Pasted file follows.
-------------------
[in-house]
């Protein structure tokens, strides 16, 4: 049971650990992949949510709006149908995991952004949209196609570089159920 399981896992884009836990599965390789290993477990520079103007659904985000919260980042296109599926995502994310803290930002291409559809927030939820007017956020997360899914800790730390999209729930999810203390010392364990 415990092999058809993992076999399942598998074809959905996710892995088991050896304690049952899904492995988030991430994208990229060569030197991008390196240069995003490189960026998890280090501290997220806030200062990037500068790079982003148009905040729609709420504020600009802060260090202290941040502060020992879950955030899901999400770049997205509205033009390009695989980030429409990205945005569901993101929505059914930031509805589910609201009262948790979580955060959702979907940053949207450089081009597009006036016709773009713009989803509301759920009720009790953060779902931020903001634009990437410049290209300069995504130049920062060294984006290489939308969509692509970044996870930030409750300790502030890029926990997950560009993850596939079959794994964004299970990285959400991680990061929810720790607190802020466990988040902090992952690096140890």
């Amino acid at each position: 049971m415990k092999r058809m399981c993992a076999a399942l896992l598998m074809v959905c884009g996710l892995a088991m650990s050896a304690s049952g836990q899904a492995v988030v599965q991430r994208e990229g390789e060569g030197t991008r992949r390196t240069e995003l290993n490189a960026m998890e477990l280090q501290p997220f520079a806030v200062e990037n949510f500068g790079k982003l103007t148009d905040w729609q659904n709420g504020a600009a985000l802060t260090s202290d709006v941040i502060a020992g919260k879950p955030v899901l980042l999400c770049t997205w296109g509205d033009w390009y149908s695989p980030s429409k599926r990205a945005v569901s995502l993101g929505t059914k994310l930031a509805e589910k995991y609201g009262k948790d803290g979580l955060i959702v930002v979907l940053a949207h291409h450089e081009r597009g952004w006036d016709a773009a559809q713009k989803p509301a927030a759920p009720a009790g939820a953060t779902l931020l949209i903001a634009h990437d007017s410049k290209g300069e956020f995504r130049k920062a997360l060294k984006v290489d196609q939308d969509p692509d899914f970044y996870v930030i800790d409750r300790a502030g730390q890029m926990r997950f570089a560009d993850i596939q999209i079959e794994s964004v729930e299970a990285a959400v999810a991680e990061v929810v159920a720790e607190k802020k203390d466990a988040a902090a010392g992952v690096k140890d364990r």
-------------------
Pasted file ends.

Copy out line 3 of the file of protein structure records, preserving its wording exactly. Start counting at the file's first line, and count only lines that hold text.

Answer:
């Amino acid at each position: 049971m415990k092999r058809m399981c993992a076999a399942l896992l598998m074809v959905c884009g996710l892995a088991m650990s050896a304690s049952g836990q899904a492995v988030v599965q991430r994208e990229g390789e060569g030197t991008r992949r390196t240069e995003l290993n490189a960026m998890e477990l280090q501290p997220f520079a806030v200062e990037n949510f500068g790079k982003l103007t148009d905040w729609q659904n709420g504020a600009a985000l802060t260090s202290d709006v941040i502060a020992g919260k879950p955030v899901l980042l999400c770049t997205w296109g509205d033009w390009y149908s695989p980030s429409k599926r990205a945005v569901s995502l993101g929505t059914k994310l930031a509805e589910k995991y609201g009262k948790d803290g979580l955060i959702v930002v979907l940053a949207h291409h450089e081009r597009g952004w006036d016709a773009a559809q713009k989803p509301a927030a759920p009720a009790g939820a953060t779902l931020l949209i903001a634009h990437d007017s410049k290209g300069e956020f995504r130049k920062a997360l060294k984006v290489d196609q939308d969509p692509d899914f970044y996870v930030i800790d409750r300790a502030g730390q890029m926990r997950f570089a560009d993850i596939q999209i079959e794994s964004v729930e299970a990285a959400v999810a991680e990061v929810v159920a720790e607190k802020k203390d466990a988040a902090a010392g992952v690096k140890d364990r």